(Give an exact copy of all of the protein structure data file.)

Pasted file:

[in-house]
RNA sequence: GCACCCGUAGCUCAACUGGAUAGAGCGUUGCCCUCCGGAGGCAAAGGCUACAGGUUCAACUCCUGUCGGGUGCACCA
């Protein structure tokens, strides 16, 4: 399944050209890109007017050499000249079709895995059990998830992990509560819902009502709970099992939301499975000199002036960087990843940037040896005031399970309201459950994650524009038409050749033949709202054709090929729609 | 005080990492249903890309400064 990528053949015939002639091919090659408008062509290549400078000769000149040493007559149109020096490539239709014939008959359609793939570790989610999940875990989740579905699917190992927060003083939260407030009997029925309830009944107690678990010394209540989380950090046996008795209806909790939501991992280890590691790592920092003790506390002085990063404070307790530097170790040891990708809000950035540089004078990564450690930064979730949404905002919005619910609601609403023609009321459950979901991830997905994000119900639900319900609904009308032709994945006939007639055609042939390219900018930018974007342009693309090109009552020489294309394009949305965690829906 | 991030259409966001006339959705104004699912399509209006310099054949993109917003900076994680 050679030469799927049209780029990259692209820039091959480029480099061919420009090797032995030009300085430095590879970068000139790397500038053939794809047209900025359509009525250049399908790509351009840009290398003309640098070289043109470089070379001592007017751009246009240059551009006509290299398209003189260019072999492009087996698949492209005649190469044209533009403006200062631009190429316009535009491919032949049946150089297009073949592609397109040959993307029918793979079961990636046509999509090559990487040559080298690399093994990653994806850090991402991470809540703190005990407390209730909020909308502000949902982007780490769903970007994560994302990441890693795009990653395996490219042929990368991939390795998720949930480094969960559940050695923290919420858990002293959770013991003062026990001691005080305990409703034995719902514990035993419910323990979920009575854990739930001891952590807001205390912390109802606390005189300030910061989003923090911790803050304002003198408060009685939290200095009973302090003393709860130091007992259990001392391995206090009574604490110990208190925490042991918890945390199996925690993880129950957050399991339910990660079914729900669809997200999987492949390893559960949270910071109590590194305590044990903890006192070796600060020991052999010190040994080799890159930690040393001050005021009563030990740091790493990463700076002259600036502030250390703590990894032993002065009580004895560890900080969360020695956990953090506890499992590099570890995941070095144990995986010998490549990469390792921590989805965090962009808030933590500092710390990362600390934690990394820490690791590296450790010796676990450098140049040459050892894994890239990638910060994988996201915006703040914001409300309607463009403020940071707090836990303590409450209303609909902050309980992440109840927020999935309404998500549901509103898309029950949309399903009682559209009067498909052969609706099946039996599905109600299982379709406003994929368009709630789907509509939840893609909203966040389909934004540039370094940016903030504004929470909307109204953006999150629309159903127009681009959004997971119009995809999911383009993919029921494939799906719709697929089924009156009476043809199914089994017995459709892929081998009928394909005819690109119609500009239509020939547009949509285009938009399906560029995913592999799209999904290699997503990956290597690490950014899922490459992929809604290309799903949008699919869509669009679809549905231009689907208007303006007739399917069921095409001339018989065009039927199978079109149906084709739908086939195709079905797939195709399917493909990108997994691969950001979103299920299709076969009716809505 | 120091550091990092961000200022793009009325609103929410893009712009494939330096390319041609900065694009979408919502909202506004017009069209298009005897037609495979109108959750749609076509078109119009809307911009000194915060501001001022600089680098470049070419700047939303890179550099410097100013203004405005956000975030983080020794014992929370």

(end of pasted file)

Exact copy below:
[in-house]
RNA sequence: GCACCCGUAGCUCAACUGGAUAGAGCGUUGCCCUCCGGAGGCAAAGGCUACAGGUUCAACUCCUGUCGGGUGCACCA
């Protein structure tokens, strides 16, 4: 399944050209890109007017050499000249079709895995059990998830992990509560819902009502709970099992939301499975000199002036960087990843940037040896005031399970309201459950994650524009038409050749033949709202054709090929729609 | 005080990492249903890309400064 990528053949015939002639091919090659408008062509290549400078000769000149040493007559149109020096490539239709014939008959359609793939570790989610999940875990989740579905699917190992927060003083939260407030009997029925309830009944107690678990010394209540989380950090046996008795209806909790939501991992280890590691790592920092003790506390002085990063404070307790530097170790040891990708809000950035540089004078990564450690930064979730949404905002919005619910609601609403023609009321459950979901991830997905994000119900639900319900609904009308032709994945006939007639055609042939390219900018930018974007342009693309090109009552020489294309394009949305965690829906 | 991030259409966001006339959705104004699912399509209006310099054949993109917003900076994680 050679030469799927049209780029990259692209820039091959480029480099061919420009090797032995030009300085430095590879970068000139790397500038053939794809047209900025359509009525250049399908790509351009840009290398003309640098070289043109470089070379001592007017751009246009240059551009006509290299398209003189260019072999492009087996698949492209005649190469044209533009403006200062631009190429316009535009491919032949049946150089297009073949592609397109040959993307029918793979079961990636046509999509090559990487040559080298690399093994990653994806850090991402991470809540703190005990407390209730909020909308502000949902982007780490769903970007994560994302990441890693795009990653395996490219042929990368991939390795998720949930480094969960559940050695923290919420858990002293959770013991003062026990001691005080305990409703034995719902514990035993419910323990979920009575854990739930001891952590807001205390912390109802606390005189300030910061989003923090911790803050304002003198408060009685939290200095009973302090003393709860130091007992259990001392391995206090009574604490110990208190925490042991918890945390199996925690993880129950957050399991339910990660079914729900669809997200999987492949390893559960949270910071109590590194305590044990903890006192070796600060020991052999010190040994080799890159930690040393001050005021009563030990740091790493990463700076002259600036502030250390703590990894032993002065009580004895560890900080969360020695956990953090506890499992590099570890995941070095144990995986010998490549990469390792921590989805965090962009808030933590500092710390990362600390934690990394820490690791590296450790010796676990450098140049040459050892894994890239990638910060994988996201915006703040914001409300309607463009403020940071707090836990303590409450209303609909902050309980992440109840927020999935309404998500549901509103898309029950949309399903009682559209009067498909052969609706099946039996599905109600299982379709406003994929368009709630789907509509939840893609909203966040389909934004540039370094940016903030504004929470909307109204953006999150629309159903127009681009959004997971119009995809999911383009993919029921494939799906719709697929089924009156009476043809199914089994017995459709892929081998009928394909005819690109119609500009239509020939547009949509285009938009399906560029995913592999799209999904290699997503990956290597690490950014899922490459992929809604290309799903949008699919869509669009679809549905231009689907208007303006007739399917069921095409001339018989065009039927199978079109149906084709739908086939195709079905797939195709399917493909990108997994691969950001979103299920299709076969009716809505 | 120091550091990092961000200022793009009325609103929410893009712009494939330096390319041609900065694009979408919502909202506004017009069209298009005897037609495979109108959750749609076509078109119009809307911009000194915060501001001022600089680098470049070419700047939303890179550099410097100013203004405005956000975030983080020794014992929370």